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Mindful or deluded?: Reflections on being a ‘racist’ anti-racist student of Buddhism who

This is the latest comic piece from my new series, Snarky Fanon. I created this the day after I returned from my first class at the East Bay Meditation Center in Oakland, CA (EBMC). The class was called “Resilience and Well-Being for People of Color.” It is a three week long class.  Snarky Fanon is my new satirical comic series based on my love of critical race studies, including Frantz Fanon, Sarah Ahmed, and George Yancy’s work around critical race phenomenology, the black feminisms of  bell hooks, Patricia Hill Collins, and Katherine McKittrick, and the field of decolonial theory.

This was my first time participating at the EBMC. If you’ve been following my blog series about my personal experiences with Buddhism in the bay area of California (in which I fuse with critical race and whiteness analysis of those experiences), then this comic will probably make sense to you. If you are unfamiliar with the series, you can start here:

EBMC is not ‘supportive’ in a superficial way (by superficial, I am referring to organizations that just have sentences written down that claim they are against all those “-isms” on some piece of paper in their policies section, but it’s not really enacted at a deep structural/institutional level). Literally, being anti all those ‘-isms’ is part of EBMC’s concept of mindfulness. Why? Because to blatantly ignore the reality of things like structural racism and white supremacy on the collective lives of non-white people that you’ll find at EBMC would be unmindful.  I’d consider such unmindfulness a form of dysconscious violence/discursive violence (which I’ll talk about a little later). When I participate in a sangha (EBMC) that prefaces their classes or dharma talks with the direct acknowledgment that we in the USA live within a mainstream value system in which structural ableism, racism, sexism, CIS Gender privilege, heterosexism, and classism are the norm, then I know that that is home for me. When we are told that we are sitting in a building on land (USA) that was violently taken from indigenous people and built largely by enslaved Africans, I know “I have arrived.” What that does for me is encourage me to keep ing asking deeply Buddhadharma-engaged questions like: How have structural, institutional, and overt violences of/from the European racial colonial project (which includes not just racism and white supremacy, but heteronormativity, transphobia, and sexism) affected me 500 years later? How have I potentially perpetuated suffering by benefiting from particular forms of such structural violence? What does it look like to engage in the buddhadharma in a way that makes such violences fully present?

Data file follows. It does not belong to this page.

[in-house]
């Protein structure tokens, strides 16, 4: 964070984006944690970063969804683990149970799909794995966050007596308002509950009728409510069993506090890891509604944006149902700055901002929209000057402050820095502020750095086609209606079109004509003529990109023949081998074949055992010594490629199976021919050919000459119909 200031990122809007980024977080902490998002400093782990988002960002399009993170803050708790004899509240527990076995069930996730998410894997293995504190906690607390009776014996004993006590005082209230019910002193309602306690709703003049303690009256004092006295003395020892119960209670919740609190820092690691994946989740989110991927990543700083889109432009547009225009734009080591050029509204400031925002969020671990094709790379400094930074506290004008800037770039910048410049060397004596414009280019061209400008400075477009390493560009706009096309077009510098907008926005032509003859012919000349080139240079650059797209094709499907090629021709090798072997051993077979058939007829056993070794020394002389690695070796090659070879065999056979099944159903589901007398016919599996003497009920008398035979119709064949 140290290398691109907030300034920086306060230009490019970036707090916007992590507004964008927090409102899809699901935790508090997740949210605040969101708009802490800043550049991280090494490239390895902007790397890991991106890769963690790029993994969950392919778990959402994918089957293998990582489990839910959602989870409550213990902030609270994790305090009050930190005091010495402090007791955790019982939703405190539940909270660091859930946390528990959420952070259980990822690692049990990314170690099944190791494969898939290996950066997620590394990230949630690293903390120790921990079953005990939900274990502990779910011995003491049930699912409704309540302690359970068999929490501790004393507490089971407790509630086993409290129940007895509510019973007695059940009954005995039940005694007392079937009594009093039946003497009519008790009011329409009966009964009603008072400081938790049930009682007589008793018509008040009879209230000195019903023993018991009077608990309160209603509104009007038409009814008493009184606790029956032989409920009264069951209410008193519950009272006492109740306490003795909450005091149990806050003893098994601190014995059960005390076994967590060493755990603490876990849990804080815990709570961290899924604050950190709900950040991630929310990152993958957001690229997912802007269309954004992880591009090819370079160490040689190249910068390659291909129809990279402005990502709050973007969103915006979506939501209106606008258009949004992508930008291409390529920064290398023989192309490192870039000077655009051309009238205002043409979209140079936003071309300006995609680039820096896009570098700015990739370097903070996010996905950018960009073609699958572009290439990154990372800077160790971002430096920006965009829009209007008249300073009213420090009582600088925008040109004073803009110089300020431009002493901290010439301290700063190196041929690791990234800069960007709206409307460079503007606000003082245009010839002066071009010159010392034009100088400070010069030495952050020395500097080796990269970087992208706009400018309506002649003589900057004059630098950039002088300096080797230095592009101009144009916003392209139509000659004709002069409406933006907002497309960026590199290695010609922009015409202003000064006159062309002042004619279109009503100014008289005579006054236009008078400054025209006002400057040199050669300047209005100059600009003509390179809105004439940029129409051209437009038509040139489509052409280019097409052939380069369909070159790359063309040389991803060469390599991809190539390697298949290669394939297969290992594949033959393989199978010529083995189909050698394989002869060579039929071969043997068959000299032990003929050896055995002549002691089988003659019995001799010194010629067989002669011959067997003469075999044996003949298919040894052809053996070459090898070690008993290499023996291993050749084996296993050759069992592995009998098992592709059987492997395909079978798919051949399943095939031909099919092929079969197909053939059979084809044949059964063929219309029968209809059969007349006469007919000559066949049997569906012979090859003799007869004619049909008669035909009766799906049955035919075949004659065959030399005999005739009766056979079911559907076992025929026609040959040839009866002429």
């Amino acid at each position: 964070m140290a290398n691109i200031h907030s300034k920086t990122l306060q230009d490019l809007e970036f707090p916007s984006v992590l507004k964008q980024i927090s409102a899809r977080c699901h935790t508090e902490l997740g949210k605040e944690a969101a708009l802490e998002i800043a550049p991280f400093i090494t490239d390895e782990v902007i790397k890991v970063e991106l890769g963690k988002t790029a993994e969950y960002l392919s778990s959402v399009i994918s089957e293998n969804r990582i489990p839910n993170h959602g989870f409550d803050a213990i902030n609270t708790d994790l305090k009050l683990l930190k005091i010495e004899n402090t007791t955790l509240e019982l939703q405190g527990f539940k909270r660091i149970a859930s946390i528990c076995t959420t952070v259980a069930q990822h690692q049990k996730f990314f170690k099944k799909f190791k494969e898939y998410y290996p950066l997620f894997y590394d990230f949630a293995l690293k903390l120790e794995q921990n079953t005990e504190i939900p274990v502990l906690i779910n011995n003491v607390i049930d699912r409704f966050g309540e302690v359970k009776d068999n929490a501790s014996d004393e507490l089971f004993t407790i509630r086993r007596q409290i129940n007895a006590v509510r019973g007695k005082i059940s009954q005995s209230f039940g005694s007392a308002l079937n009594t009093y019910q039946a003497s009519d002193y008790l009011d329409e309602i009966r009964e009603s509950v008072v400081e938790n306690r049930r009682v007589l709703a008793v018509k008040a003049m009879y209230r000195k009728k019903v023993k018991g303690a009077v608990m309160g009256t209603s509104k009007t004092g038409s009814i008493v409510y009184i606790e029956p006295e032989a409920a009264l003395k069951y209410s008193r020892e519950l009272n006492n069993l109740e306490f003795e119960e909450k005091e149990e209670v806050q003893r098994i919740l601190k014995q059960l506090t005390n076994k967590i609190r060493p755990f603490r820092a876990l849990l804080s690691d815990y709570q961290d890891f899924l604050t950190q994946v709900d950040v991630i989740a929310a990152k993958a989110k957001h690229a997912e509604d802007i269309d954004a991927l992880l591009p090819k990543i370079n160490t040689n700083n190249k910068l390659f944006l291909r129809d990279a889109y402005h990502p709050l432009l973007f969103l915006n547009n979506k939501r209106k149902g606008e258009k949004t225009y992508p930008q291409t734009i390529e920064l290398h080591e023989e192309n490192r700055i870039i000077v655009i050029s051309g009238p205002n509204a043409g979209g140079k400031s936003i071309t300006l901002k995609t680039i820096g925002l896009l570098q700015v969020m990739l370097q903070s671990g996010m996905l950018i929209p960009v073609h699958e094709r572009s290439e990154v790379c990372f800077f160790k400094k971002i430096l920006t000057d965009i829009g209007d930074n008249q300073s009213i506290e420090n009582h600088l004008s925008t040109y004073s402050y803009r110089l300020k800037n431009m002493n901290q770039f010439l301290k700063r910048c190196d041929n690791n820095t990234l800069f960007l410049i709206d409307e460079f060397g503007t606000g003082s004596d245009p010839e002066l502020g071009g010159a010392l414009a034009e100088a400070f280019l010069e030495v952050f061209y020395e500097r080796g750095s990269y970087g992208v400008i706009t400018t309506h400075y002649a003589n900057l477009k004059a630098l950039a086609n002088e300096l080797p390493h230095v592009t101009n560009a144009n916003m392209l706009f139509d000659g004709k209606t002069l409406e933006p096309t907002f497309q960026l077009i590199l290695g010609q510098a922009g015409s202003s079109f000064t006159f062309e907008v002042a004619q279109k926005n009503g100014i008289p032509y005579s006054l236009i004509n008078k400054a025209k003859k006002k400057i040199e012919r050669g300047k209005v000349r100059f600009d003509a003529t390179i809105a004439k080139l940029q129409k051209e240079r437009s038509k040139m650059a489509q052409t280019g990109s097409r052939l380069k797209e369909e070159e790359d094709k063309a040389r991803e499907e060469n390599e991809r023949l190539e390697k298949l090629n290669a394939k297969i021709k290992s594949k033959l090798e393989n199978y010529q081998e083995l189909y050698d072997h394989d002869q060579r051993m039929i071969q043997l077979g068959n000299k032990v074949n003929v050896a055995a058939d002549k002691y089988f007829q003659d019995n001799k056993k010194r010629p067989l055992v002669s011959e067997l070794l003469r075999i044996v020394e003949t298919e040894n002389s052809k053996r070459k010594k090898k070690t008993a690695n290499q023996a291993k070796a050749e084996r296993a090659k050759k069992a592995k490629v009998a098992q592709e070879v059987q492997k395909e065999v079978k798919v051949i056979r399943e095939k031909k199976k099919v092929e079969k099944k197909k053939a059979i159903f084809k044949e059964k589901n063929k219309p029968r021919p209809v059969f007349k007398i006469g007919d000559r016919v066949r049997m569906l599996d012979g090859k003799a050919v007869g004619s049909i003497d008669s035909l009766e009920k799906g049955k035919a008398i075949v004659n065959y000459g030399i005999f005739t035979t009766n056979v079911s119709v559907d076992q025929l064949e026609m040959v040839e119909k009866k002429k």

I’ve also been thinking a lot this past week about the obvious micro agressions from white [male] Buddhists I received after I posted my experience of healing, love, and comfort at the Buddhist retreat for women of African descent at Spirit Rock Meditation Center in Woodacre, CA on Sept 8 2012. I was basically called a “racist” because I actively chose to seek out a sangha of women of African descent who wanted to heal from the emotional and physical pains of both structural and overt forms of racism/sexism/sexual violence in the USA.

It is their opinion that I am ‘racist’. This is how they have defined “racism” and/or have not read the plethora of books written that define USA “racism” and “whiteness” in a completely different way (and I do provide those links on my blog). Or perhaps they have read this canon and have drawn the conclusion that the canon of USA critical race studies does not explain “racism” the right way.

For me, I realized that actively choosing to participate in a women of African descent Buddhist retreat for the first time in my entire life was actually choosing not to accept the violence and abuse that I had been experiencing in mostly “post-racial ‘we are all human so stop talking about race'” spaces of whiteness (including workplace, university, as well as certain sanghas or Buddhist events). When I speak of violence and abuse, I’m not talking about the conventional notions of such acts (such as going out and beating someone up on the street, or hurling racial epithets at them). I’m talking about dysconscious racism. I’m talking about discursive or rhetorical violence. I am going to point you to an excerpt from a blog that defines these concepts quite well. In it, the blogger says